5 Ways To Support A Depressed Friend or Family Member
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Coping with depression in a friend or loved one can be difficult
to navigate. Often, anything you say or do comes off as insensitive or worse, dismissive and demeaning. Depressed people can be defensive, blow situations out of proportion, and are often unable to see the good in themselves. They tend to overthink and dramatize their situations and can be very sensitive. Knowing how to handle communicating with a depressed individual will enable you to not only support the person you care about, but also save you frustration and disappointment.
The 5 Ways to Offer Support
1. First, be sure that they know you are there for them. Depression can be very isolating and loneliness is a common symptom. Spend as much time with them as you can. If you can’t spend time with them, send them emails, text messages, letters, and call them. Don’t be offended if they don’t seem receptive to the attention. Even if it doesn’t seem like it helps, it does get through and will help ease the loneliness. During these interactions, be very careful about your tone of voice. When depressed and defensive, almost anything can be taken as an insult, so chose words that don’t imply the depressed person is to blame for their situation. Be sure that what you say is reassuring and comes from a place of love and understanding. Instead of saying something like “Why are you so sad all the time?” say “I’ve noticed you’ve been down lately, is there anything I can do to help?”
2. Second, it is essential that you listen to them. Depressed individuals often see their problems as very large, usually larger than they really are. Listen to them talk about these things even if it is hard to hear. Convey understanding and be sympathetic. Don’t point out that they may be exaggerating the state of their situation. Explaining to them why things aren’t so bad will only make them feel like you don’t understand them and that you are trivializing their pain. Instead be reassuring. Let them know that you acknowledge how they feel and that it won’t last forever. Be as reassuring as possible.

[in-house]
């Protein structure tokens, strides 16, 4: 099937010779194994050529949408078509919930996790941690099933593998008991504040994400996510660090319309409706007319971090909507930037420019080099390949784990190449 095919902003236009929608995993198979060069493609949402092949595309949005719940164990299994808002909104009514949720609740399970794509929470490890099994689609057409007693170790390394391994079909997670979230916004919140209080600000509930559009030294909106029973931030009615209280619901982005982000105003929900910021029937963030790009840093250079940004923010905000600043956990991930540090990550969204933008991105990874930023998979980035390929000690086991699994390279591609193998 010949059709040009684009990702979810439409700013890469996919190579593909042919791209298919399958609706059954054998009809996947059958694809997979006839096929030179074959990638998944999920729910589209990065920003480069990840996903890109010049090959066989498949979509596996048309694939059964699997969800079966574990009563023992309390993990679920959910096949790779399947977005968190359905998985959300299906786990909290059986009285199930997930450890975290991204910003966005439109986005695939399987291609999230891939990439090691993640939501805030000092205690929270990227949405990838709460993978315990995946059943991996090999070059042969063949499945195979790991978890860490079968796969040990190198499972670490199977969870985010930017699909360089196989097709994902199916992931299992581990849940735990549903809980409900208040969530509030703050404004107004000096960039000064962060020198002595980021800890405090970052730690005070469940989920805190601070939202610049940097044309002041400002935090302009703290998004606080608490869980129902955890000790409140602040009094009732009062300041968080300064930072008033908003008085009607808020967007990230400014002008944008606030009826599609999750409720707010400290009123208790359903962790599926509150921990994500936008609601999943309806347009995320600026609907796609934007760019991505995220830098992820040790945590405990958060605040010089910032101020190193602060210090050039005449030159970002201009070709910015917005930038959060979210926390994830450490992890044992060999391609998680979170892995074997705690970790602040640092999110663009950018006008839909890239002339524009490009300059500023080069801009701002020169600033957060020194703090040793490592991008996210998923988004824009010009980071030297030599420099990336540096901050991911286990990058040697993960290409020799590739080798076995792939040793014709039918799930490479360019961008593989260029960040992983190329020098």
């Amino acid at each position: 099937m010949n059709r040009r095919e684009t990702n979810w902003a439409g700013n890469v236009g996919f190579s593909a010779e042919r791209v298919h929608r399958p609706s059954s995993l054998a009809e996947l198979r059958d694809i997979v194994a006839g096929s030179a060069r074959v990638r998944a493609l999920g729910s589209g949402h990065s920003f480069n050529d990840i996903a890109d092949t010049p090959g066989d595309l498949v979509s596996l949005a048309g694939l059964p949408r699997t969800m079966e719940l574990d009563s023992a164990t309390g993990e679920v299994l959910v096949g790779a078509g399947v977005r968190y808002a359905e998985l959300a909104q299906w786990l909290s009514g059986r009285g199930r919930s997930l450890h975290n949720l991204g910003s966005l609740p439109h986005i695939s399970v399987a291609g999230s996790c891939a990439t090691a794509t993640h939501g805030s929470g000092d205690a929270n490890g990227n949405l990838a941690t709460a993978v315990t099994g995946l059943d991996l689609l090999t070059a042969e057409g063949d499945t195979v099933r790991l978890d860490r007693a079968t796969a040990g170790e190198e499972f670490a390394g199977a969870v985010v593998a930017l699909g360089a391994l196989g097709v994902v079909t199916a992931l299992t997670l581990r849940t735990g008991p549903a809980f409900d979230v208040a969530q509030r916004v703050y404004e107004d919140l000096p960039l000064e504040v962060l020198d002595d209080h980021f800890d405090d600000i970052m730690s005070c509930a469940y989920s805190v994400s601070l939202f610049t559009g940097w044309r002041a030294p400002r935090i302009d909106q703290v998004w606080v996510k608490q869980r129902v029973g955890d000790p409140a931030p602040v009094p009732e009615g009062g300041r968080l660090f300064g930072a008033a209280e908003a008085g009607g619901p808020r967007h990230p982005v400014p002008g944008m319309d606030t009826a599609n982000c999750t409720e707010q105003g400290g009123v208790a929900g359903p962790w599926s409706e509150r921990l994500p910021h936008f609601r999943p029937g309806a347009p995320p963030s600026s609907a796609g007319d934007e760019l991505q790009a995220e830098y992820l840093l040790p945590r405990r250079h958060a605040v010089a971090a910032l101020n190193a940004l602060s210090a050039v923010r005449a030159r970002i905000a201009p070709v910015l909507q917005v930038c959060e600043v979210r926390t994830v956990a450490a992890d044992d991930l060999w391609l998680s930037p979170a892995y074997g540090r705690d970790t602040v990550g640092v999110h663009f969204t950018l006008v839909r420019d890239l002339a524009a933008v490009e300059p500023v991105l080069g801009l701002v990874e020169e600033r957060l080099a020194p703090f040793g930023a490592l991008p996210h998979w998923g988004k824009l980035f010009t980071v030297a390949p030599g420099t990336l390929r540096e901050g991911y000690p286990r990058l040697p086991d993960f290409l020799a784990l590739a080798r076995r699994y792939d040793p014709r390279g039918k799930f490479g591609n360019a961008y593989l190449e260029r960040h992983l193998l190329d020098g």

3. Third, point out their positive attributes and recognize any gains and achievements they make. Depression makes everyday tasks seem overwhelming and depressed individuals often can’t see their positive attributes. Celebrate small victories with your loved one as they occur. Did they shower? Acknowledge it. Did they call a friend, vacuum the floor, make it through a day at work? Celebrate it. Talk to them about these things. Imagine how difficult it must have been or how much energy it took for them to do those tasks. Ask them questions and let them know you see their efforts and value them. Let them know how you feel about them and what you think they are good at. These positive affirmations will carry them through to another day. Say something like “I think you’re doing amazingly well today. I don’t know how you do it.”
4. Forth, provide help in other ways than just being emotionally supportive. Depression causes fatigue and loss of energy that makes keeping up with life difficult. Offer to help with chores, phone calls, taking care of bills, grocery shopping, and driving to and from appointments. Ask them what you can do to make their day-to-day lives easier. If they like to be more independent offer to do these tasks together and work as a team.
5. Lastly, it is important to support your loved one as they seek out treatment. Never suggest a treatment to them outright. It comes off as insensitivity and is insulting. It is better to tell them you know about a type of treatment and ask them if they would like to look into it together. Be very conscious of how you talk to them about their treatment. If they are willing, approach treatment as a team. Offer to go with them to appointments, help them keep track of new medications, and search for support networks and groups together.
Supporting a loved one with depression can be daunting. Following these basic guidelines will guide you on your journey as you help them through theirs. Contact them regularly, listen and be understanding, point out their achievements and positive attributes, help them with household chores and errands, and approach recovery as a team.
- Tina Fuster
1. 4 Ways to Support Someone With Depression. (n.d.). Retrieved January 6, 2015, from http://psychcentral.com/blog/archives/2012/09/18/4-ways-to-support-someone-with-depression/
2. Day to day support - Depression Alliance. (n.d.). Retrieved January 6, 2015, from http://www.depressionalliance.org/information/day-day-support